The current set of bits in F1 certainly makes entertaining racing but also make it hard to follow what's going on, understand or report on, especially for the enthusiastic amateur, clearly even the professionals are struggling; yet how we used to moan when races were easy to follow, but processional!
Tyres were critical, but mostly when you fitted them and how quickly; the Scuderia having raised pit-stop speed to a whole new level. There were however still tyre management issues. Gradually it's emerging (largely thanks to Ross Brawn) that the Pirelli tyres have a very small operating temperature range. Too cold - no grip, too hot - ditto. The trick is to "switch them on" i.e. get them hot enough but not to overheat them. The trouble with this is that the same mechanical jiggery-pokery that heats them up is the same that overheats them!
This makes the balance between qualifying and racing especially difficult. For quali, the tyres must be "on" on the first flying lap, if it's the second they are already past their best. Yet the same set-up must work for the first part of the race (same tyres for the top ten and parc ferme for all remember) and not cause excessive degredation, all this with the added complication of minimal fuel for quali and a full load for the race!
In Oz the Mercs were good in quali but overheated their tyres in the race, so they jiggled the bit around for Malaysia anticipating hot weather, then it rained and their tyres remained switched off! It's interesting that in Malaysia the BBC race commentary had it that the Ferrari and Sauber were "easy" on their tyres and able to run long, but Ross said that Friday practice had revealed they were "very, very hard" on their tyres! I guess the latter makes sense in that the wet conditions meant the Ferrari and Sauber could get their tyres up to temperature, but did not burn them out, but if the Fazza and Sauber can get heat into their tyres, why were they so bad in quali (9th&12th, 10th&17th respectively)? I guess it could mean they were overheating their tyres in quali, but were just great in the wet conditions in the race.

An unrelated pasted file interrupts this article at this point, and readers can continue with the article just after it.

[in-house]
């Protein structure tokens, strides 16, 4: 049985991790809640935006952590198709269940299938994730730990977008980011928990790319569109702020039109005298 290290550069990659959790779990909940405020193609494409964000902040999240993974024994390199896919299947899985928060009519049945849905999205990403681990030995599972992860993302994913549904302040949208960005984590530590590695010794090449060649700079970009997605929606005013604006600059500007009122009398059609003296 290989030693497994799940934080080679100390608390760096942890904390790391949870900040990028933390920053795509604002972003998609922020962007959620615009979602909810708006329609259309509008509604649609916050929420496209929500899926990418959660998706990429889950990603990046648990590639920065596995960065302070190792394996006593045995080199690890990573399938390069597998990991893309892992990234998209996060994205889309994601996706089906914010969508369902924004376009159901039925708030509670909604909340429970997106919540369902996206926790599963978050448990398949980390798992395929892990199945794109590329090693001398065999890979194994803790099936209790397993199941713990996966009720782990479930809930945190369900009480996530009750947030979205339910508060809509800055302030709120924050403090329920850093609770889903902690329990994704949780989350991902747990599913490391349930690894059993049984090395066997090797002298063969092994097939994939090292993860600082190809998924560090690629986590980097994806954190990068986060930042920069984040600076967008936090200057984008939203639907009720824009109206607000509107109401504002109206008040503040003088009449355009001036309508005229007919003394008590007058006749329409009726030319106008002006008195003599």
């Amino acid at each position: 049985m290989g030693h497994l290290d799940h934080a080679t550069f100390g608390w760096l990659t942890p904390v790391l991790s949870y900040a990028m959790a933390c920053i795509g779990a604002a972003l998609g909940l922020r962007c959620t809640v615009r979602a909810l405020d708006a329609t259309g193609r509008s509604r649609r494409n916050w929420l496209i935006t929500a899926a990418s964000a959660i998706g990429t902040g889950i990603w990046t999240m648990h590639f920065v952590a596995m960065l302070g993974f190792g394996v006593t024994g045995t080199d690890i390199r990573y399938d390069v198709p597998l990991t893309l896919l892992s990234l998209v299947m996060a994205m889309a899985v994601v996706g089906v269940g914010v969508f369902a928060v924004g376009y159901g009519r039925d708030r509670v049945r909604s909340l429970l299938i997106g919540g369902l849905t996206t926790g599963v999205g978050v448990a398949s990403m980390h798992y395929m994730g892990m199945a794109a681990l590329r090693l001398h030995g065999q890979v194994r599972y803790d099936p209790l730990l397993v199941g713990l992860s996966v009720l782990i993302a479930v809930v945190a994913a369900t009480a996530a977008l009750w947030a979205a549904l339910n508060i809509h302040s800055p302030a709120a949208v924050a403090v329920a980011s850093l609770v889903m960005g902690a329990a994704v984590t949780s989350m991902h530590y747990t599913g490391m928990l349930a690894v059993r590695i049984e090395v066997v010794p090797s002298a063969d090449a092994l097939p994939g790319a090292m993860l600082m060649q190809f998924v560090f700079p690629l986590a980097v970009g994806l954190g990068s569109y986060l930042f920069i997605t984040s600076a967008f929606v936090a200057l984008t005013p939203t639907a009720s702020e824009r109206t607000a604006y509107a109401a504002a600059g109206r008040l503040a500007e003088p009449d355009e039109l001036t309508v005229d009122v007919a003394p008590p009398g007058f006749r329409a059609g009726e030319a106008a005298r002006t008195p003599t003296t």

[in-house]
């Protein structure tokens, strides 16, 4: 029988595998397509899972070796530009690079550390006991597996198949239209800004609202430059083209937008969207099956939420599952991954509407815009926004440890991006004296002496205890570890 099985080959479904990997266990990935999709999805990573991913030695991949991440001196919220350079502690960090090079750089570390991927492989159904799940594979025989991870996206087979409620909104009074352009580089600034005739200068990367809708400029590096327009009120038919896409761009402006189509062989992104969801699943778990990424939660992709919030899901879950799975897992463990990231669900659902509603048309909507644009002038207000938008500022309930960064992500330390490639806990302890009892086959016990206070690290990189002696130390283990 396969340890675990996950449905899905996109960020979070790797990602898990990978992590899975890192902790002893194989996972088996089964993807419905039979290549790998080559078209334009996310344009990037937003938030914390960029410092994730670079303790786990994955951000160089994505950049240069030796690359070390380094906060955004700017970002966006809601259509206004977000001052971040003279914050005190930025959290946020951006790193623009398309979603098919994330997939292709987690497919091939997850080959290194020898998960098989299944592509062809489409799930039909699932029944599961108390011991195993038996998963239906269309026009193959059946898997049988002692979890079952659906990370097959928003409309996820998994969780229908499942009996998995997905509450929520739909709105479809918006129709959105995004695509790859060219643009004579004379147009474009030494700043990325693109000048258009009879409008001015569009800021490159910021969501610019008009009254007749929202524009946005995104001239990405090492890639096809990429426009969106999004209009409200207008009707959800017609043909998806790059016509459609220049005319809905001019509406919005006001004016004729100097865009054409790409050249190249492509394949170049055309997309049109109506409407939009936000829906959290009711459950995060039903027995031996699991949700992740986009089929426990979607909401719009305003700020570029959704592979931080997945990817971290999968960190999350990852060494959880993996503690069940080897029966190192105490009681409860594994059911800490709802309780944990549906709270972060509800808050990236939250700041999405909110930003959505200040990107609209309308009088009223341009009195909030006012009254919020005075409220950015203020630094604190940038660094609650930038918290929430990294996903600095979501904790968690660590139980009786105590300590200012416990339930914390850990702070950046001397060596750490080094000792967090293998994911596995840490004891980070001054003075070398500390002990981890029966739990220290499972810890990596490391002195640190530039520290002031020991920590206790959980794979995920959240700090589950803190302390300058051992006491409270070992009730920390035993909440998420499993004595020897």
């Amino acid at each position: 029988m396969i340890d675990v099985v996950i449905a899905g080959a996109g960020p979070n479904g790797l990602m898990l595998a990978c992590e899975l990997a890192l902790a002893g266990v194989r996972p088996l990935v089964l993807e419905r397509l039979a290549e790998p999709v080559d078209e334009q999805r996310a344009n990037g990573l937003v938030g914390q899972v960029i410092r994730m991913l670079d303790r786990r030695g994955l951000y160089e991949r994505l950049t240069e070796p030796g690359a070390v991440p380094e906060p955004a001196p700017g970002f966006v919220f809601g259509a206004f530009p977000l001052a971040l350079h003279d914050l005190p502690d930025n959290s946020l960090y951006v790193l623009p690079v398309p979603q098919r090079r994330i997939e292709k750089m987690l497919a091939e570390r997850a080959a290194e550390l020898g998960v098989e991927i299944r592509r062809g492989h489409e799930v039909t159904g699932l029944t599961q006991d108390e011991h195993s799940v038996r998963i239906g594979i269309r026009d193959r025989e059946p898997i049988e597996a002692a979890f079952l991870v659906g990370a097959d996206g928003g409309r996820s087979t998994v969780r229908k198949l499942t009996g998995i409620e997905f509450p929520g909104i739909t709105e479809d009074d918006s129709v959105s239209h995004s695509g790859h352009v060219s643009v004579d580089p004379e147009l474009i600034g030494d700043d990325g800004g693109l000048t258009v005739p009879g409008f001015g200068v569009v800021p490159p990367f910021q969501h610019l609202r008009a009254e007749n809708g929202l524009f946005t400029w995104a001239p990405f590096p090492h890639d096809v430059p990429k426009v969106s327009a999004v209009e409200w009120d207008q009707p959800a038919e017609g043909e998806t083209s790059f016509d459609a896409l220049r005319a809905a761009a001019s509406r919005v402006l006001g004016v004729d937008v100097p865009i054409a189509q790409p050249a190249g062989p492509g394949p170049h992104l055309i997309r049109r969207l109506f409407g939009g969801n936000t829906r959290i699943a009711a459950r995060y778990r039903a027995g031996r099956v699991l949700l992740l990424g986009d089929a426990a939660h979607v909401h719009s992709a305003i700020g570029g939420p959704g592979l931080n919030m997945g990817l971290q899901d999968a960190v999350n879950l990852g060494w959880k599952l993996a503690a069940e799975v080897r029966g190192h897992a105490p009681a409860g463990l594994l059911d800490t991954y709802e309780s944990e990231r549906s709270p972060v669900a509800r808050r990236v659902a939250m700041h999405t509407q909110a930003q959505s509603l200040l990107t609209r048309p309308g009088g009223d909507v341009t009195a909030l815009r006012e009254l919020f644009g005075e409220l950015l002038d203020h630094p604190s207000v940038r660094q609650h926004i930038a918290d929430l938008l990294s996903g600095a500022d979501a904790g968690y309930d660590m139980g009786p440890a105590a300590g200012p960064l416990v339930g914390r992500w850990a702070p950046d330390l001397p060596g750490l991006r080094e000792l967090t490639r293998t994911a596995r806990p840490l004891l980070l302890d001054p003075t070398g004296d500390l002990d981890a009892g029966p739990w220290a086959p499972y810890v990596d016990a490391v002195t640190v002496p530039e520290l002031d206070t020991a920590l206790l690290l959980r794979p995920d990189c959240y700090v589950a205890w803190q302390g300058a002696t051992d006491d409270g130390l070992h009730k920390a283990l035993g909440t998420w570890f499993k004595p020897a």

We all know that a number of things affect all this like suspension geometry, set up and aero and driver input. Many older enthusiasts understand a bit of this. We know camber angles (the amount the wheels lean in at the top) used to be important and obviously still is because of Red Bull pushing them into the danger zone at Spa last year. It used to be things like camber change and scrub (track change) as the suspension moves up and down were important and still are, because we are told that Ferrari's win in Britain last year was due to their running a suspension that did more of the aforementioned, but their subsequent drop-off in form at high speed (!) places meant it would burn the tyres out. Then there's aero.
Stefano Domenicali: “Clearly we cannot be happy with a fifth place but, given how things went yesterday, Fernando’s result is a positive one. We knew that this weekend, the car we had was not the one we wanted going into this season. We know the main areas we need to work on – traction and top speed first and foremost – and we must accelerate as much as possible the development work to reach the level of the best as soon as possible.”
Felipe Massa: “This has been a really poor weekend for me. Already yesterday I suffered because the car was badly balanced and today, it was probably even worse, because after a few laps I was struggling with the tyres. We must work to understand why we could not reproduce the right balance on the car, as we had for example at the Barcelona tests.”